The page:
Okay so i scrape data from the web on movie reviews. I also have already got my own 'dictionary' or 'lexicon' with words and their labels (1-poor, 2-ok, 3-good, 4-very good, 5-excellent).

SO the input are paragraphs of movie reviews and i use Scikit Learn Naive Bayes to evaluate the sentiment of each comment , which would be a paragraph. I would like to know how it works under the hood. I ASSUME it uses a bag of words concept.

So , I am describing my assumption about how Scikit Learn Naive Bayes works for SA. How close am i to the reality ?

I am neither a data scientist nor a statistician, but this is a summary of what i THINK happens in Naive Bayes algorithms for Sentiment Analysis, in Scikit Learn.

Training Phase

Lets assume i am using labels like 1,2,3,4,5 for each paragraph in the training set. Each paragraph is one unit for training as well as evaluation.


1) Drop unwanted words like THE, BUT, AND and so on

2) Read the first word say 'BEACH', pick it's label from it's parent paragraph, say '5'. So attach 5 to BEACH and put it back in the bag.

3) So add up the number of times each word matched a given label. Same word 'BEACH' could occur with multiple labels across the input paragraphs. So keep count of each label for the given word. So maybe ['BEACH' - label 1 - 10], ['BEACH' - label 2 - 8] and so on.

4) After above step for all words, sum up the probability of getting a certain label for a given word. So "BEACH" may have 1/6 probability of label 1, 2/6 probability of 2, 1/6 probability of 3, 1/6 probability of 4 and 1/6 probability of 5. So these 5 probabilities for 'BEACH" are put back in the bag of words. Remove the Word-label-count entities from Step 3 , which were used to obtain these probabilities. So now each word can have a maximum of 5 probabilities in the bag.

Evaluating Sentiment Analysis - New Data

1) Now when we feed the real data, when it hits a word, it checks if it is found in its bag. If not it omits it

2) Say it finds BEACH in one comment. It checks highest probability for 'BEACH' is 2/6 for label 2. So it picks label 2 for the word BEACH. Similarly it picks corresponding labels with highest probability for all the words in bag matching the input.

3) Now it sums up all the labels for all words for the paragraph whose SA needs to be computed. Let us say they add up to 20. It has to convert this 20 to somewhere between 0 and 1. So it uses a logarithmic conversion which converts 20 to somewhere between 0 and 1. Let us say 0.75.

4) So 0.75 is the weight for this comment.

Is this how it works ? Thanks for any inputs.

  • $\begingroup$ To understand an algorithm it's always best to choose the simplest case to remove all the nitty gritty stuff. Naive Bayes is the same regardless of what data you use. However, the majority of your description focuses on a bag-of-words approach and obfuscates the Naive Bayes question. $\endgroup$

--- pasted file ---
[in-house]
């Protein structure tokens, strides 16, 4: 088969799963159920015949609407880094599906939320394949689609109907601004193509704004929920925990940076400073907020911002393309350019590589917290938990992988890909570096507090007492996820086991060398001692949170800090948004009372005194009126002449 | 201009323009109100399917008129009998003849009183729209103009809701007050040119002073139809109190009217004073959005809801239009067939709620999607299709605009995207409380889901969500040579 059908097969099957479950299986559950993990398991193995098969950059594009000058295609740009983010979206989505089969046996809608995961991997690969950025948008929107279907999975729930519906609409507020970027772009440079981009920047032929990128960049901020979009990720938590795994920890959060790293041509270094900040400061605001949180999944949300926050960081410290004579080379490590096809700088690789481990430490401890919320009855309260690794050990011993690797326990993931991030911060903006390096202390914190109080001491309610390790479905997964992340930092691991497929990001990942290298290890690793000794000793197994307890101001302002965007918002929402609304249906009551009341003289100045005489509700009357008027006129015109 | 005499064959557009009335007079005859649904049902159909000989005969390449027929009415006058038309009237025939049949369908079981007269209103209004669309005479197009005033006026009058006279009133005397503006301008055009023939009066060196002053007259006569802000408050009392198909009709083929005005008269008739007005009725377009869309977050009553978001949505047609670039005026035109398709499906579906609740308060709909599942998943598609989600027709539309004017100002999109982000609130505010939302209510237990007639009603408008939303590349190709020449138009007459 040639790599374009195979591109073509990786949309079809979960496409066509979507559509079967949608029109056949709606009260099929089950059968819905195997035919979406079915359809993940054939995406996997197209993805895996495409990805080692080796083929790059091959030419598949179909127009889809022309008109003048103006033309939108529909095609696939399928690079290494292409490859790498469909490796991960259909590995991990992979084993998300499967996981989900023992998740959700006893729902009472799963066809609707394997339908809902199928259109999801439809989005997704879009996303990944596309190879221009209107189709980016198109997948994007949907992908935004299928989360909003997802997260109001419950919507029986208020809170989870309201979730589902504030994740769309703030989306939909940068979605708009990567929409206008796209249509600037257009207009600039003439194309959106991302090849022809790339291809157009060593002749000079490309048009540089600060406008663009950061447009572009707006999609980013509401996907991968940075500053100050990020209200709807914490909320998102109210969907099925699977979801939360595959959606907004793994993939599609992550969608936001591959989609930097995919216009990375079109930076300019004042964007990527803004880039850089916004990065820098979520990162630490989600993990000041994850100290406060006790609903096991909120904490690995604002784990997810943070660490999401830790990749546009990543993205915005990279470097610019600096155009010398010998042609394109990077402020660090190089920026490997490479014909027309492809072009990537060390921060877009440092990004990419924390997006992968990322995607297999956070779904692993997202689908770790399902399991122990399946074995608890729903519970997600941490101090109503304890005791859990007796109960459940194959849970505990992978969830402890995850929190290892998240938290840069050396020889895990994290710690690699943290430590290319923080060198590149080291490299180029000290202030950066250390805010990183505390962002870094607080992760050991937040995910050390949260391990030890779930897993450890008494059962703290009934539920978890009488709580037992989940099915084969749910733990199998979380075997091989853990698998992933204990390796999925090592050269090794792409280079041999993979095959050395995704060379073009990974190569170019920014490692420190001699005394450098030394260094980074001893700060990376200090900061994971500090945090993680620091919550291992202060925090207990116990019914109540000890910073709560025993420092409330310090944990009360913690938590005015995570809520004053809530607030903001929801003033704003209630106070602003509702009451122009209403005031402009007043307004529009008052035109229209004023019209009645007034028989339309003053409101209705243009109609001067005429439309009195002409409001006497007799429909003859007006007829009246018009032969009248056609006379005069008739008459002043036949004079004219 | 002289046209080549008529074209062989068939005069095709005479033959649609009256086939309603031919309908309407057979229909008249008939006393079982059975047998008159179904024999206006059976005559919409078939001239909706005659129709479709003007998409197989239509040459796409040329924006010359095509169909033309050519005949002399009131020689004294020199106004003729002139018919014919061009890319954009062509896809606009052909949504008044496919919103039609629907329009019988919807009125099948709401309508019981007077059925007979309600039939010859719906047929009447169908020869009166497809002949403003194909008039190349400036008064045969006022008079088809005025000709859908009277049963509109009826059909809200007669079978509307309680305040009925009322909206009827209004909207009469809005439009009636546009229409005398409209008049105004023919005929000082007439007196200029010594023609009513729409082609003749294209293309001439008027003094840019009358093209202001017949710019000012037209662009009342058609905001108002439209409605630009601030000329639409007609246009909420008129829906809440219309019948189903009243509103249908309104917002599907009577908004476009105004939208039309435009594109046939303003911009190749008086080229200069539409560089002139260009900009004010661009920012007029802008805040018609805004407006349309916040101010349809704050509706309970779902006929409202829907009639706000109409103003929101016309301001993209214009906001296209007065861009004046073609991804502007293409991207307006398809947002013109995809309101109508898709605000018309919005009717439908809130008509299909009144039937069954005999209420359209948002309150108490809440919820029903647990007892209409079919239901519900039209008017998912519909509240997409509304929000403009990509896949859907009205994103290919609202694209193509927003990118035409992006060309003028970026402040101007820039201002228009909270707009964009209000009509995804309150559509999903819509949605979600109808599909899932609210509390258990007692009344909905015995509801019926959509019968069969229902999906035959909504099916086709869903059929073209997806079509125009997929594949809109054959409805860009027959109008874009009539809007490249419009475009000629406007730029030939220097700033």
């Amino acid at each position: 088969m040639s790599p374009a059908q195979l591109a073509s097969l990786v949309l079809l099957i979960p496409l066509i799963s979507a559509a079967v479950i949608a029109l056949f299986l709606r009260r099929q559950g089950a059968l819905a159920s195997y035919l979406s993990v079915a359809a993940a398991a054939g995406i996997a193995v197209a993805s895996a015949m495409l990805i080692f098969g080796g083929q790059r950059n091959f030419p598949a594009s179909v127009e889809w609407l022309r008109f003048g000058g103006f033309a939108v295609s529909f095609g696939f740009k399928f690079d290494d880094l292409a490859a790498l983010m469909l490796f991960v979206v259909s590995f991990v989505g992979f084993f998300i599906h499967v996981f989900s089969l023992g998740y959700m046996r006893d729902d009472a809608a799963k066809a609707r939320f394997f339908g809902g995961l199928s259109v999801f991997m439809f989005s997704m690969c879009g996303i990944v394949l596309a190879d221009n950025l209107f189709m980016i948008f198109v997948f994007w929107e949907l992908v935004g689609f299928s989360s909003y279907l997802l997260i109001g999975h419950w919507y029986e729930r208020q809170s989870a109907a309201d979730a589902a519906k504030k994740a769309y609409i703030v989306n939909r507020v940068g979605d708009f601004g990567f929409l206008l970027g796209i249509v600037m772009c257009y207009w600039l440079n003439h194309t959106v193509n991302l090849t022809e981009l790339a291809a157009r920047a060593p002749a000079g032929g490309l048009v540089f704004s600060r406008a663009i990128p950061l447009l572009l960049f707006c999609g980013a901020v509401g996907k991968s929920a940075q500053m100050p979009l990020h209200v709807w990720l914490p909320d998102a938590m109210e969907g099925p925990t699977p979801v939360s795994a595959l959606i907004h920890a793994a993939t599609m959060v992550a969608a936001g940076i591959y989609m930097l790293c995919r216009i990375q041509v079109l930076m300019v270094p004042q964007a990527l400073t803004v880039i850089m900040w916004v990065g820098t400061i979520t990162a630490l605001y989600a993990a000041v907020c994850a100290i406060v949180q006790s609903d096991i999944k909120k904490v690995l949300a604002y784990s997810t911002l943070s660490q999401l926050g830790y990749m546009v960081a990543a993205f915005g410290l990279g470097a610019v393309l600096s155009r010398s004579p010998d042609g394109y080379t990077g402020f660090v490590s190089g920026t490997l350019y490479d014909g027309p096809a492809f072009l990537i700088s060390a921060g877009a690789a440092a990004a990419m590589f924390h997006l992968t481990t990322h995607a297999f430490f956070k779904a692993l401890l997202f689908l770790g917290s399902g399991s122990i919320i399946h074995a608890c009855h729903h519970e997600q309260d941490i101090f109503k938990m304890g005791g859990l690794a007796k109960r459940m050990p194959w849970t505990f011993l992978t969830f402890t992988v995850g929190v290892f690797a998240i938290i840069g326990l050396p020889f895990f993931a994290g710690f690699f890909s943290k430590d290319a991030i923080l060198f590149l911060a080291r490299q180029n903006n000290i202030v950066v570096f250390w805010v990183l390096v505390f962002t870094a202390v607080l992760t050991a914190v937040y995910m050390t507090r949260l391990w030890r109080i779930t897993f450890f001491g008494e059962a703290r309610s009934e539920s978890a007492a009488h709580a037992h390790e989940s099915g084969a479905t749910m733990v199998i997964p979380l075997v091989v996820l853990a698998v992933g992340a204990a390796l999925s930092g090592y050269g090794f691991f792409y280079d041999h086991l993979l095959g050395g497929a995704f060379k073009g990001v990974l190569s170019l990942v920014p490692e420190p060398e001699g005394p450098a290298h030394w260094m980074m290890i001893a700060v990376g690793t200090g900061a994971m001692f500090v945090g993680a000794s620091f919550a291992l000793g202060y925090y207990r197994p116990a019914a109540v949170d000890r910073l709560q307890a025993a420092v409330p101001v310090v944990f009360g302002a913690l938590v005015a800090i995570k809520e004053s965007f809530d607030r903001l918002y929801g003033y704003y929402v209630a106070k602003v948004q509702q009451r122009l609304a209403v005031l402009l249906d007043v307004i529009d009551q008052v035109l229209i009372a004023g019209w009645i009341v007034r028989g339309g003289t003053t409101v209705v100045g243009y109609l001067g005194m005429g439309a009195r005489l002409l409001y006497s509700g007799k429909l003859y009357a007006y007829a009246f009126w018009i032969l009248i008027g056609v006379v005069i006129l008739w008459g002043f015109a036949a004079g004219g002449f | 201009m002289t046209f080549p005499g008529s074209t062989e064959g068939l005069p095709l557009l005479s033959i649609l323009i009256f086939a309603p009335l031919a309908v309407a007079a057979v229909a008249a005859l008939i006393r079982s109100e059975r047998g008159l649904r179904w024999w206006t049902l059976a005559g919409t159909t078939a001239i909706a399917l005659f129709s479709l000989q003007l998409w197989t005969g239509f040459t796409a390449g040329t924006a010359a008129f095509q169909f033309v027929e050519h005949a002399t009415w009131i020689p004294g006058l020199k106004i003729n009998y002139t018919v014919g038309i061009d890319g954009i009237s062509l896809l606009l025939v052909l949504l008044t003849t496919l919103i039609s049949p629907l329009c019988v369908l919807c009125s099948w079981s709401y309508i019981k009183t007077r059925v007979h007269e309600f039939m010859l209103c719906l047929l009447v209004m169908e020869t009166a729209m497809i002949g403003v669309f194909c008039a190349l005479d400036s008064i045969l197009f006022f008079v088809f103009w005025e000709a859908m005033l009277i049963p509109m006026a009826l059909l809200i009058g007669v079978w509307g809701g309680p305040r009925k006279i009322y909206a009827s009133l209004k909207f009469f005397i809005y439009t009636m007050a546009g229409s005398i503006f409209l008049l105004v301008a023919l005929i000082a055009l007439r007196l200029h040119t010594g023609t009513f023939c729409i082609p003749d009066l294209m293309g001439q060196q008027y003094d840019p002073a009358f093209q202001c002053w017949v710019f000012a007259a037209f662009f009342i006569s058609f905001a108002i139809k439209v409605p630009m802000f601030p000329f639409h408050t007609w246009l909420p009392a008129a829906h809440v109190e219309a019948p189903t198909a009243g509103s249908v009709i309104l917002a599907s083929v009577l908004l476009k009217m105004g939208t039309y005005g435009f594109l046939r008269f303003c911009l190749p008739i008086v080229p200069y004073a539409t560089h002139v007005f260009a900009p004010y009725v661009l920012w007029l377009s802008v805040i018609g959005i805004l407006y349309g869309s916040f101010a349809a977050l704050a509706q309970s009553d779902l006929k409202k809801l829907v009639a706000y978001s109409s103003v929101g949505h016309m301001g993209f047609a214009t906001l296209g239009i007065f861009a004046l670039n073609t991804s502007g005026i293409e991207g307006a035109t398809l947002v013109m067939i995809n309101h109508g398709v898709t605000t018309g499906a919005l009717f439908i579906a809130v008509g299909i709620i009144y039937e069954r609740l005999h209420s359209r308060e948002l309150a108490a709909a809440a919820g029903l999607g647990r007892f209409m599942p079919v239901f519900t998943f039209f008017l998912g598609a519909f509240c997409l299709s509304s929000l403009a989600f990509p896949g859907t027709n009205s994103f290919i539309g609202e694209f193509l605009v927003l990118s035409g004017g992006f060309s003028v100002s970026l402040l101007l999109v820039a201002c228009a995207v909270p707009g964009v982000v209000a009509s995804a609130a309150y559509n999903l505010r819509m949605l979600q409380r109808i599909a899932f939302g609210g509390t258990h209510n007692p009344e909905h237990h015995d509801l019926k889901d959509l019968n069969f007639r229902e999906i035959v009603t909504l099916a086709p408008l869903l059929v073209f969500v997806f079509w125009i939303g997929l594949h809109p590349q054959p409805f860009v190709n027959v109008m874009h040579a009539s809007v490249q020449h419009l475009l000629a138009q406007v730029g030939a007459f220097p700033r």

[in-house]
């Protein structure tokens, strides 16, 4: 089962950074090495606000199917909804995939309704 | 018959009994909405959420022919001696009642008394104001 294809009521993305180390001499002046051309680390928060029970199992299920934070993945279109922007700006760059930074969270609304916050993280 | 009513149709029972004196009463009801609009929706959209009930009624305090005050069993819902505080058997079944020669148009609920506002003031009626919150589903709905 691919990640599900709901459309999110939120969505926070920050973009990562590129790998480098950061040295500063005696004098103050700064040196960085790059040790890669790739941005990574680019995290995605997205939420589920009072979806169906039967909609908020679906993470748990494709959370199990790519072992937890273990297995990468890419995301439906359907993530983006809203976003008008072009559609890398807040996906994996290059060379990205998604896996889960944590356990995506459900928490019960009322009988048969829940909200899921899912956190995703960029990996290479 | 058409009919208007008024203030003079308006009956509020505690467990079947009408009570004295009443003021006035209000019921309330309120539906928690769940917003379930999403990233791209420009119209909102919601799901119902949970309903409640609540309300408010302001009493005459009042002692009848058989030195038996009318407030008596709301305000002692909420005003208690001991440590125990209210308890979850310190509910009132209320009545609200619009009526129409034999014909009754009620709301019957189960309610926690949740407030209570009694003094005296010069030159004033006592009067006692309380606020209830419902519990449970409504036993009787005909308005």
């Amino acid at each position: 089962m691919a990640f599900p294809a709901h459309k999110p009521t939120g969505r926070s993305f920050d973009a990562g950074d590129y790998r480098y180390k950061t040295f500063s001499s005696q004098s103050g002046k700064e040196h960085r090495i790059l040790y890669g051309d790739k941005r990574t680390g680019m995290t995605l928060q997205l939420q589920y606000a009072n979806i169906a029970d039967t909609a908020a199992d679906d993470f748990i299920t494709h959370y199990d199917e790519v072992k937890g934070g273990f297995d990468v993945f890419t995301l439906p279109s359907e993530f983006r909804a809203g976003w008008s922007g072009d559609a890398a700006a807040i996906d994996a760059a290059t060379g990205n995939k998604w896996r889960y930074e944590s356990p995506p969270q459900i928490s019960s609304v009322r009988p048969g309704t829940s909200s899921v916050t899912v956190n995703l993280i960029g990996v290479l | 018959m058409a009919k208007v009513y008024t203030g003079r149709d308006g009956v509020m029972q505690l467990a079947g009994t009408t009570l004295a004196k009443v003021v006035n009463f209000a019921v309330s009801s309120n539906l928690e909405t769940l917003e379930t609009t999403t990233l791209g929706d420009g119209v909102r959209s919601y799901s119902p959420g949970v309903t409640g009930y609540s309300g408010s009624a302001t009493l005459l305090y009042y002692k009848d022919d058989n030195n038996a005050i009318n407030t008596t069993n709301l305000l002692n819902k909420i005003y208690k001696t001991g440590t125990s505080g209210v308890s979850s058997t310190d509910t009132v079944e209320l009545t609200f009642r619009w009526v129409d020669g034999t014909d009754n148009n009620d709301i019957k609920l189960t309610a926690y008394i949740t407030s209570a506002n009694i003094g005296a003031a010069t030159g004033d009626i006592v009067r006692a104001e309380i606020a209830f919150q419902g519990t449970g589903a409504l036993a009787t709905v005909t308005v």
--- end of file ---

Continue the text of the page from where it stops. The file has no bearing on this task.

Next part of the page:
– JahKnows
    Commented May 30, 2018 at 10:03
  • $\begingroup$ Okay, i wanted to know in context of Scikit Learn in Python . $\endgroup$
    – Chakra
    Commented May 30, 2018 at 10:05
  • $\begingroup$ Can you give us a sample of the data and I'll write a small how-to? $\endgroup$
    – JahKnows
    Commented May 30, 2018 at 10:09
  • $\begingroup$ Okay our team is already using NaiveBayes from Scikit Learn to do SA. So I wanted to know how it works under the hood. $\endgroup$
    – Chakra
    Commented May 30, 2018 at 10:11
  • 2
    $\begingroup$ Naive Bayes does not do any bag-of-words or any pre-processing, you need to do all these steps separately. Naive Bayes is simply a statistical model which can be used to classify data from a novel set based on the parameters it has learned from the training set. $\endgroup$
    – JahKnows
    Commented May 30, 2018 at 10:25

2 Answers 2


Collecting your data

From the comments you state that you wish to classify comments into a label (1-poor, 2-fair, 3-ok, 4-good, 5-very good). Thus you will be training a model that maps a set of words (the paragraph) to a number which represents the rating. I will assume that you also have labels for some of the comments which we will call your training set.

I do not have access to your data but I have a similar dummy example which uses comments and tries to classify them as being a review of a hotel or a car rental. I think this example would suit this purpose nicely.

Pre-process the data

There's many techniques we can use for this purpose. For example some popula rones are bag-of-words, tf-idf, and n-grams. These techniques will take a comment and vectorize it into a set of features. The features which we will use are learned from the training set and then will be the same for new comments coming in. We will use bag-of-words for this example.


This method has a dictionary of words which we identify from our training set. We take all the unique words after stemming. We then count the number of times that each word shows up in the comment, that is the vector that represents a given instance. For example if our dictionary looks like

['car', 'book', 'test', 'wow']

And the comment was

Wow, this car is AMAZING!!!!!

The resulting vector would be

[1, 0, 0, 1]

We will repeat this vectorization process for each comment. We will then be left with a matrix where the rows represents each comment and the columns represent the frequency at which these words appear in the comment. We will call this matrix $X$ it is our dataset. Each of these instances will also have a label we will call that vector $Y$. We want to map each row in $X$ to it's label $Y$.